We also love the characters we’ve created. Take Mammy, Daddy and Tiny Owl for instance – the hook of that sketch is that the kid is a genius and the parents are completely idiotic. So Tiny is always trying to explain what’s going on in the documentary but his parents keep mistaking Badgers for Panda Bears and Deer for Unicorns – it’s very frustrating for Tiny and hilarious for the viewers! Because the sketches are bite-sized and self-contained, the series is perfect for breakout content and streaming – the show can be easily edited without affecting the overall story, making it an extremely adaptable format for broadcasters and distributors. We’re very excited about where it can travel from humble beginnings.

HN: I remember that you said at the pitch how you already have the budget to develop the first series and are looking for distributors and partners for developing its second season. Is that right? If so, how did you start this project and reached the target budget to complete the first series?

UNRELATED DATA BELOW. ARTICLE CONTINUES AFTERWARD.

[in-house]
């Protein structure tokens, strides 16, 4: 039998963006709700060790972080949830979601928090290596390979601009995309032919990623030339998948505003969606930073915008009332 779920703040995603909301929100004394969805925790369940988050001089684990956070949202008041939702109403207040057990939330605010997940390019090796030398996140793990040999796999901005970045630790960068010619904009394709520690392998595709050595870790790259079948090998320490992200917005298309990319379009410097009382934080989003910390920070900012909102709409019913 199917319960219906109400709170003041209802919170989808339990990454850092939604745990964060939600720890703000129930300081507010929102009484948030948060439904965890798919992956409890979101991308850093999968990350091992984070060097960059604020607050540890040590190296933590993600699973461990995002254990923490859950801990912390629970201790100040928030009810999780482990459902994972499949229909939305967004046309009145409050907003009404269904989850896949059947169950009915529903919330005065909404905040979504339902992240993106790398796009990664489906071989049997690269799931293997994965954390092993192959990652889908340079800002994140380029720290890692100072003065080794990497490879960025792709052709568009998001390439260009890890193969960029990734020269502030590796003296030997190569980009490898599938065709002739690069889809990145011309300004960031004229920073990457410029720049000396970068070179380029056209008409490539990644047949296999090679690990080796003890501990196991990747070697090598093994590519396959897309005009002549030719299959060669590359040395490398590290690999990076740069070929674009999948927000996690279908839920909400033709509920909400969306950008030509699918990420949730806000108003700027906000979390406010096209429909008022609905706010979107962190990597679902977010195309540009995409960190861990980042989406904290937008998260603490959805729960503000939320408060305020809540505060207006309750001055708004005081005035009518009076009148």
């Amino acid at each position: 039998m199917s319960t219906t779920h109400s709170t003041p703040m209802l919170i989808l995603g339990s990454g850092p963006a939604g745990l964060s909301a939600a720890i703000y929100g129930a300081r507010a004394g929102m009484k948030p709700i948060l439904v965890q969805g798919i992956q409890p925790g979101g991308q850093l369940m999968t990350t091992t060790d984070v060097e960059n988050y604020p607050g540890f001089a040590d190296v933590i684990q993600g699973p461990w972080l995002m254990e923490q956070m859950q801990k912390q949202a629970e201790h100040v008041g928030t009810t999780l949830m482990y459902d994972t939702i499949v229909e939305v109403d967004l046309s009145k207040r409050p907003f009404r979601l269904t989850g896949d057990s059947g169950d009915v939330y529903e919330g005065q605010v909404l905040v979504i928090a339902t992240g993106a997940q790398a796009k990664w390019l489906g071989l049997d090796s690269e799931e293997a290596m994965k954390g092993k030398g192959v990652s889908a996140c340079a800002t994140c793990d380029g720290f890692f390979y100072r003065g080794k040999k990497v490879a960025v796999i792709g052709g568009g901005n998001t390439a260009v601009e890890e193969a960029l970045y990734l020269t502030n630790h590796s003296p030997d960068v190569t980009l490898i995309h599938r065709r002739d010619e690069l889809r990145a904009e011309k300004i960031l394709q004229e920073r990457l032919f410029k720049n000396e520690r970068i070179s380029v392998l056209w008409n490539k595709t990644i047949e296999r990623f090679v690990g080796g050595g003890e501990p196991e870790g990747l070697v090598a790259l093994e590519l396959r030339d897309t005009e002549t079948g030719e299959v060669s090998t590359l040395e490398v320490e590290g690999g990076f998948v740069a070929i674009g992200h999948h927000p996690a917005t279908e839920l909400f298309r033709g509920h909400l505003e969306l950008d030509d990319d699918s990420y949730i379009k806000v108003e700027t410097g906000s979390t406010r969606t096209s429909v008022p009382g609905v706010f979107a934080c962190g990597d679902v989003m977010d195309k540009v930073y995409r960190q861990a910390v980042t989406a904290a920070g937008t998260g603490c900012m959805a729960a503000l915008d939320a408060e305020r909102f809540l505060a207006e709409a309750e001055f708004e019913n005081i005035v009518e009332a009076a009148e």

Colm Tobin: The first series (15 episodes) was all funded out of Ireland. The project was developed and funded with the assistance of Screen Ireland, with RTÉjr as the main broadcaster. The Broadcasting Authority of Ireland and the section 481 tax break make up the rest of the funding. Our strategy for further developing the show is to try to get another 37 episodes into production quickly using our existing partners and new international partners including distributors and broadcasters. We’re confident that we’re already well on the way to that point. From there, we see huge potential in growing the brand across multiple, themed series – e.g. an African Savannah Edition, a Deep Sea Edition, a Frozen Worlds Edition, etc. We think it really has legs to grow… No pun intended.